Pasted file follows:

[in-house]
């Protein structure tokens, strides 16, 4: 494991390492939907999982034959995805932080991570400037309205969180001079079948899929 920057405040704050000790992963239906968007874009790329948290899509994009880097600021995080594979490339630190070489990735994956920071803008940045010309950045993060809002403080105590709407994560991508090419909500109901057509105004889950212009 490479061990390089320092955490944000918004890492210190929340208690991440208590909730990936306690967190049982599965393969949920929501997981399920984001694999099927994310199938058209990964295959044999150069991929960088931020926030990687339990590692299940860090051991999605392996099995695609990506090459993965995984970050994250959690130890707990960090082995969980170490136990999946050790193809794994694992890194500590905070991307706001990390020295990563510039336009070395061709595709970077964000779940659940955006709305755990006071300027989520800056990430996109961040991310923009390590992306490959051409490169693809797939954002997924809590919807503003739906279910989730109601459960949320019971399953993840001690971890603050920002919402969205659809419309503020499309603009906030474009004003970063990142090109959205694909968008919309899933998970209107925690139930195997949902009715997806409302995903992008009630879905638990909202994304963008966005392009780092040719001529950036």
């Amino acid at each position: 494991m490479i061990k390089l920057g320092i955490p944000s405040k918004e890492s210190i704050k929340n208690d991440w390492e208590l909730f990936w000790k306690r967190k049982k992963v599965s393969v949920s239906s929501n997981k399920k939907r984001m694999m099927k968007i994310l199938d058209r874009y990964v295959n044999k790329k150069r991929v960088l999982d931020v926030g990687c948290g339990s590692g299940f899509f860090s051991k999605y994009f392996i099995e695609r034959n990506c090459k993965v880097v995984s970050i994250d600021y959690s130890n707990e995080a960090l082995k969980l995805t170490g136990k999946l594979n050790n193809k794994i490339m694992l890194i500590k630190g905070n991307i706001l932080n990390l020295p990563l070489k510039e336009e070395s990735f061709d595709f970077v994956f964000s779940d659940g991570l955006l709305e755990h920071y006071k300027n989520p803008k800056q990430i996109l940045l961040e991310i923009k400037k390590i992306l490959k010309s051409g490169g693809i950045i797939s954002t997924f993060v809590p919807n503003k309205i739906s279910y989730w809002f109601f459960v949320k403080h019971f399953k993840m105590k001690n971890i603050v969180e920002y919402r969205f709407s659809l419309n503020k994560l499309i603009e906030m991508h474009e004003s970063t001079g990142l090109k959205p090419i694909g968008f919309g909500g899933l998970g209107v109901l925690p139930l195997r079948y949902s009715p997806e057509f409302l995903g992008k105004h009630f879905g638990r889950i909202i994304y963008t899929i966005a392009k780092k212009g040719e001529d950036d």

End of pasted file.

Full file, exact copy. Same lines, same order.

[in-house]
């Protein structure tokens, strides 16, 4: 494991390492939907999982034959995805932080991570400037309205969180001079079948899929 920057405040704050000790992963239906968007874009790329948290899509994009880097600021995080594979490339630190070489990735994956920071803008940045010309950045993060809002403080105590709407994560991508090419909500109901057509105004889950212009 490479061990390089320092955490944000918004890492210190929340208690991440208590909730990936306690967190049982599965393969949920929501997981399920984001694999099927994310199938058209990964295959044999150069991929960088931020926030990687339990590692299940860090051991999605392996099995695609990506090459993965995984970050994250959690130890707990960090082995969980170490136990999946050790193809794994694992890194500590905070991307706001990390020295990563510039336009070395061709595709970077964000779940659940955006709305755990006071300027989520800056990430996109961040991310923009390590992306490959051409490169693809797939954002997924809590919807503003739906279910989730109601459960949320019971399953993840001690971890603050920002919402969205659809419309503020499309603009906030474009004003970063990142090109959205694909968008919309899933998970209107925690139930195997949902009715997806409302995903992008009630879905638990909202994304963008966005392009780092040719001529950036």
């Amino acid at each position: 494991m490479i061990k390089l920057g320092i955490p944000s405040k918004e890492s210190i704050k929340n208690d991440w390492e208590l909730f990936w000790k306690r967190k049982k992963v599965s393969v949920s239906s929501n997981k399920k939907r984001m694999m099927k968007i994310l199938d058209r874009y990964v295959n044999k790329k150069r991929v960088l999982d931020v926030g990687c948290g339990s590692g299940f899509f860090s051991k999605y994009f392996i099995e695609r034959n990506c090459k993965v880097v995984s970050i994250d600021y959690s130890n707990e995080a960090l082995k969980l995805t170490g136990k999946l594979n050790n193809k794994i490339m694992l890194i500590k630190g905070n991307i706001l932080n990390l020295p990563l070489k510039e336009e070395s990735f061709d595709f970077v994956f964000s779940d659940g991570l955006l709305e755990h920071y006071k300027n989520p803008k800056q990430i996109l940045l961040e991310i923009k400037k390590i992306l490959k010309s051409g490169g693809i950045i797939s954002t997924f993060v809590p919807n503003k309205i739906s279910y989730w809002f109601f459960v949320k403080h019971f399953k993840m105590k001690n971890i603050v969180e920002y919402r969205f709407s659809l419309n503020k994560l499309i603009e906030m991508h474009e004003s970063t001079g990142l090109k959205p090419i694909g968008f919309g909500g899933l998970g209107v109901l925690p139930l195997r079948y949902s009715p997806e057509f409302l995903g992008k105004h009630f879905g638990r889950i909202i994304y963008t899929i966005a392009k780092k212009g040719e001529d950036d």